As Ramadan draws to a close, anyone who watched the slew of Egyptian television dramas will have noticed the increasingly critical manner in which the Muslim Brotherhood, as well as other extremist groups, are being dealt with.
This year’s Ramadan TV dramas have featured intense attacks on the Muslim Brotherhood and its members, criticism of its hierarchical structure and secret mechanisms, as well as its controversial discourse and maneuvering.
This was only to be expected given the state of public anger in Egypt towards the Muslim Brotherhood. This anger towards the Brotherhood burns even fiercer among Egypt’s artists and entertainers, given the Islamists’ attempts to clamp down on the entertainment industry during the Mursi administration. This period witnessed a marked rise in censorship, and we can all recall the attempts made by the Muslim Brotherhood and its supporters to slander a number of celebrated Egyptian actresses, such as Elham Shahin.
The majority of Egyptian Ramadan TV dealt with the Muslim Brotherhood in one way or another, whether explicitly or implicitly. The series Tufahet Adam (“Adam’s Apple”) included a plot-line about a dangerous professional conman who is able to trick a number of people by posing as a Muslim Brotherhood ideologue. This character is able to trick media figures and revolutionary youth alike and can be viewed as a comment on Muslim Brotherhood policies during the previous period. The show also features, naturally, a cadre of corrupt state security officers affiliated to the former regime. However, what is even stranger is that this television series also included room for albeit limited criticism of the revolutionaries.
Other television series this year also explicitly featured the Muslim Brotherhood or armed Islamist groups, including Ad Tanazuli (“Countdown”) and Gabal Al-Halal (“Halal Mountain”).
However, the most famous Egyptian television series about the Muslim Brotherhood has got to be Al-Gamaa’a (“The Group”), which deals with the history of the Muslim Brotherhood—popularly known as “Al-Gamaa’a” in Egypt. Al-Gamaa’a takes a look at the early days of the Muslim Brotherhood and some of its most famous members and amply demonstrates how this organization has changed and transformed over the years. Initially, the Muslim Brotherhood’s greatest strength was its regimented hierarchy and the secrecy under which it operated. Anyone who sought to criticize or confront the Brotherhood was accused of being a government agent or informer, including the passionate youth who sought to change the organization from within. This strength, of course, ultimately become the Muslim Brotherhood’s undoing last year.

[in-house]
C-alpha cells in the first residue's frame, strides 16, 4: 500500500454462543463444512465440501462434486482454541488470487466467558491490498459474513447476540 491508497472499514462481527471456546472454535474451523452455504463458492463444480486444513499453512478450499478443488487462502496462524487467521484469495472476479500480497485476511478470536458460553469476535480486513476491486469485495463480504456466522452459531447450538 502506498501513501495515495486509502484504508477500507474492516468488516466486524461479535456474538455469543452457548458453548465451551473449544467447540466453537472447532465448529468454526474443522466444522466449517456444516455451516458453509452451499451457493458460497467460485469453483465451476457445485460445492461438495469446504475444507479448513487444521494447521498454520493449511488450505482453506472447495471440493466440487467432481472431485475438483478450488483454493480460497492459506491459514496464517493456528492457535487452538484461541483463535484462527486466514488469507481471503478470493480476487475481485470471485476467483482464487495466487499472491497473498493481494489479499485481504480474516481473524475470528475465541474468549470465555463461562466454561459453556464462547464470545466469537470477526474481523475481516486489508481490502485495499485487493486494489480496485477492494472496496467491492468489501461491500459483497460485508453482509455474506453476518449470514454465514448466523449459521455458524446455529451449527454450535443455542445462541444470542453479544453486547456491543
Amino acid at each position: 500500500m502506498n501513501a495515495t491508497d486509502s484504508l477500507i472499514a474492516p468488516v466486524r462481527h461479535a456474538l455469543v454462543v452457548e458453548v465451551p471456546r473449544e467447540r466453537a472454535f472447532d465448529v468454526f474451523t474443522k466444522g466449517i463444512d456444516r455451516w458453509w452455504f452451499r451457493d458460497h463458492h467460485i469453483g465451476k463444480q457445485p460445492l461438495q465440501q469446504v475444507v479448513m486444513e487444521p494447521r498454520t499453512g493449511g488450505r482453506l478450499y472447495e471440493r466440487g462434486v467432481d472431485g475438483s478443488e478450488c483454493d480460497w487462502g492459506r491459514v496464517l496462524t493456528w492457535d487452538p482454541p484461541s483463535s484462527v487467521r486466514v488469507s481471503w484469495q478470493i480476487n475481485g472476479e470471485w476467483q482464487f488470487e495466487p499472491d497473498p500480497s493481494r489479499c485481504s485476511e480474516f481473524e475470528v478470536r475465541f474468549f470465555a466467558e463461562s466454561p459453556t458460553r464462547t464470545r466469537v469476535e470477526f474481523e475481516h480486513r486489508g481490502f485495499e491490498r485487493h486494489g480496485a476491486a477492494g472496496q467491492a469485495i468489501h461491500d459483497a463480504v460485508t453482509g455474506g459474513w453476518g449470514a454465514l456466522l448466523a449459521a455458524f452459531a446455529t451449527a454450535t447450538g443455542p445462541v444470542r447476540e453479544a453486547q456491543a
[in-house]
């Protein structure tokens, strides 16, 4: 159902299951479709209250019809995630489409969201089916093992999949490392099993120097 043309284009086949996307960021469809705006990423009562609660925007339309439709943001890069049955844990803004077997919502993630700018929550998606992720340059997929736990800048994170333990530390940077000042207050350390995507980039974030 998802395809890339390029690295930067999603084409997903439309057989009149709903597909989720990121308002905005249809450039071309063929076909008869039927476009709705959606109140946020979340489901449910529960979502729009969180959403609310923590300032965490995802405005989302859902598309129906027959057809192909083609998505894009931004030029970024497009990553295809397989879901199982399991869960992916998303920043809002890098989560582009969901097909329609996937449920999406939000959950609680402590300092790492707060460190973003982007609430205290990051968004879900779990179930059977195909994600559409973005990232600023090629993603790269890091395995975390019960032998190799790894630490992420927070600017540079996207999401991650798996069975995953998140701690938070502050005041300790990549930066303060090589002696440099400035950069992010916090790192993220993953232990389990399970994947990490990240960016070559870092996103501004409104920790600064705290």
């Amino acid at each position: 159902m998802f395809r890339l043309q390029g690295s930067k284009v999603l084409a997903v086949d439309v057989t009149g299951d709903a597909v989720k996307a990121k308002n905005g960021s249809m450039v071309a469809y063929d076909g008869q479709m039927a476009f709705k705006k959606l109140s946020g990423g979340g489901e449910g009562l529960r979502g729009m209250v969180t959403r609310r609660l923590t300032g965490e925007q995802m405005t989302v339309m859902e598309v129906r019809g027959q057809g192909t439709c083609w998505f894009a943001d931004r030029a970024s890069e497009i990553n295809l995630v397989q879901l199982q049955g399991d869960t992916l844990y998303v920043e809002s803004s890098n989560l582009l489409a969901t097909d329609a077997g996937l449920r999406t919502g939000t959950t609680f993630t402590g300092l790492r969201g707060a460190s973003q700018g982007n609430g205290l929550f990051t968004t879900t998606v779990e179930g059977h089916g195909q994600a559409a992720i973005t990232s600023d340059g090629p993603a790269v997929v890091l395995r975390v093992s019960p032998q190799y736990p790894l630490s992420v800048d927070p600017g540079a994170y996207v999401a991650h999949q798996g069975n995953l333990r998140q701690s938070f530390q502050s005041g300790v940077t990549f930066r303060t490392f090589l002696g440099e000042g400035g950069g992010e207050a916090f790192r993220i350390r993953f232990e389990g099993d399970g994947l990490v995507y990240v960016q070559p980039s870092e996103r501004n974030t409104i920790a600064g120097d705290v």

We can also not forget famed Egyptian actor Adel Imam’s movies that dealt with extremist groups and the Muslim Brotherhood, particularly Toyoor Al-Zalam (“The Birds of Darkness”), which deals with how the Muslim Brotherhood sought to infiltrate the Egyptian judiciary.
It seems that today even Egypt’s comedians are seeking to confront the Muslim Brotherhood, following the news that well-known Egyptian comedic actor Talaat Zakaria is working on a film which will be entitled Haris Al-Rais (“The President’s Bodyguard”). The film will tell the story of the bodyguard of ousted Muslim Brotherhood president Mohamed Mursi.
There are advantages, as well as disadvantages, to interacting with the Brotherhood through film and TV. One disadvantage is the neutered version of the criticism of the group; another is that this also gives the opportunity for pro-Brotherhood views to be put forward, such as in Al-Gamaa’a.
Ultimately, the important thing is to educate the general public about the Muslim Brotherhood organization, which—in my view—has been responsible for the major defects and setbacks in Arab thinking throughout the twentieth century.